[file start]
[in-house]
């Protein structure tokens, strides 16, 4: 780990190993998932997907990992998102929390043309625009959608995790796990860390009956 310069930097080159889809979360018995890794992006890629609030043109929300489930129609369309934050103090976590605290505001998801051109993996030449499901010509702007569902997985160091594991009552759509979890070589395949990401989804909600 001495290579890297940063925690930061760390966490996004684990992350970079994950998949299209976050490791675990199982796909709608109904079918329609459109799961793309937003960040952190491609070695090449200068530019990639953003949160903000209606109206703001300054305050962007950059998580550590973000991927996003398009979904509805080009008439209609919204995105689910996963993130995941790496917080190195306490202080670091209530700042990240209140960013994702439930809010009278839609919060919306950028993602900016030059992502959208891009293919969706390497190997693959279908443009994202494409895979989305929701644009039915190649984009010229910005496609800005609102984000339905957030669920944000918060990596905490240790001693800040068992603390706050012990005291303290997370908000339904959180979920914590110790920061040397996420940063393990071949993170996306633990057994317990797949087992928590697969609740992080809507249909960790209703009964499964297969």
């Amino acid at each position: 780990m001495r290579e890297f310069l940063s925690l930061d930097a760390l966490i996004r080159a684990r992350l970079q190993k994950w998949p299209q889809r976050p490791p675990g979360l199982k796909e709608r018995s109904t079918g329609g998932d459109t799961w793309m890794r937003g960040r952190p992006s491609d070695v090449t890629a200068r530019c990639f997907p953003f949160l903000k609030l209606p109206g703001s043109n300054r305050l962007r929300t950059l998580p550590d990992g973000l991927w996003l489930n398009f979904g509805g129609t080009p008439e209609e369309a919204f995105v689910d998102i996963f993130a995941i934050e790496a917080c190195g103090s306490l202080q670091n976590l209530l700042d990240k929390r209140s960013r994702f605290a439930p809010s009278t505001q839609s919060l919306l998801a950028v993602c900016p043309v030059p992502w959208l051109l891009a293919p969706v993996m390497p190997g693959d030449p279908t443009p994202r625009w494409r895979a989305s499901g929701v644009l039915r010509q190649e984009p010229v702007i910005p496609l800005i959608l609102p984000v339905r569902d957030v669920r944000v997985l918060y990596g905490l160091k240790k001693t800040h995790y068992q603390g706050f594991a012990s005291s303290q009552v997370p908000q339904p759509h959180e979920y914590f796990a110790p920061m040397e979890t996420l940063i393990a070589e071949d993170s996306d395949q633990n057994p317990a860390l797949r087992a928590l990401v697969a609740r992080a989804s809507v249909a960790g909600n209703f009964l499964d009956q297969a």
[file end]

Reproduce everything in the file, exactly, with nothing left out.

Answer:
[in-house]
């Protein structure tokens, strides 16, 4: 780990190993998932997907990992998102929390043309625009959608995790796990860390009956 310069930097080159889809979360018995890794992006890629609030043109929300489930129609369309934050103090976590605290505001998801051109993996030449499901010509702007569902997985160091594991009552759509979890070589395949990401989804909600 001495290579890297940063925690930061760390966490996004684990992350970079994950998949299209976050490791675990199982796909709608109904079918329609459109799961793309937003960040952190491609070695090449200068530019990639953003949160903000209606109206703001300054305050962007950059998580550590973000991927996003398009979904509805080009008439209609919204995105689910996963993130995941790496917080190195306490202080670091209530700042990240209140960013994702439930809010009278839609919060919306950028993602900016030059992502959208891009293919969706390497190997693959279908443009994202494409895979989305929701644009039915190649984009010229910005496609800005609102984000339905957030669920944000918060990596905490240790001693800040068992603390706050012990005291303290997370908000339904959180979920914590110790920061040397996420940063393990071949993170996306633990057994317990797949087992928590697969609740992080809507249909960790209703009964499964297969």
């Amino acid at each position: 780990m001495r290579e890297f310069l940063s925690l930061d930097a760390l966490i996004r080159a684990r992350l970079q190993k994950w998949p299209q889809r976050p490791p675990g979360l199982k796909e709608r018995s109904t079918g329609g998932d459109t799961w793309m890794r937003g960040r952190p992006s491609d070695v090449t890629a200068r530019c990639f997907p953003f949160l903000k609030l209606p109206g703001s043109n300054r305050l962007r929300t950059l998580p550590d990992g973000l991927w996003l489930n398009f979904g509805g129609t080009p008439e209609e369309a919204f995105v689910d998102i996963f993130a995941i934050e790496a917080c190195g103090s306490l202080q670091n976590l209530l700042d990240k929390r209140s960013r994702f605290a439930p809010s009278t505001q839609s919060l919306l998801a950028v993602c900016p043309v030059p992502w959208l051109l891009a293919p969706v993996m390497p190997g693959d030449p279908t443009p994202r625009w494409r895979a989305s499901g929701v644009l039915r010509q190649e984009p010229v702007i910005p496609l800005i959608l609102p984000v339905r569902d957030v669920r944000v997985l918060y990596g905490l160091k240790k001693t800040h995790y068992q603390g706050f594991a012990s005291s303290q009552v997370p908000q339904p759509h959180e979920y914590f796990a110790p920061m040397e979890t996420l940063i393990a070589e071949d993170s996306d395949q633990n057994p317990a860390l797949r087992a928590l990401v697969a609740r992080a989804s809507v249909a960790g909600n209703f009964l499964d009956q297969a």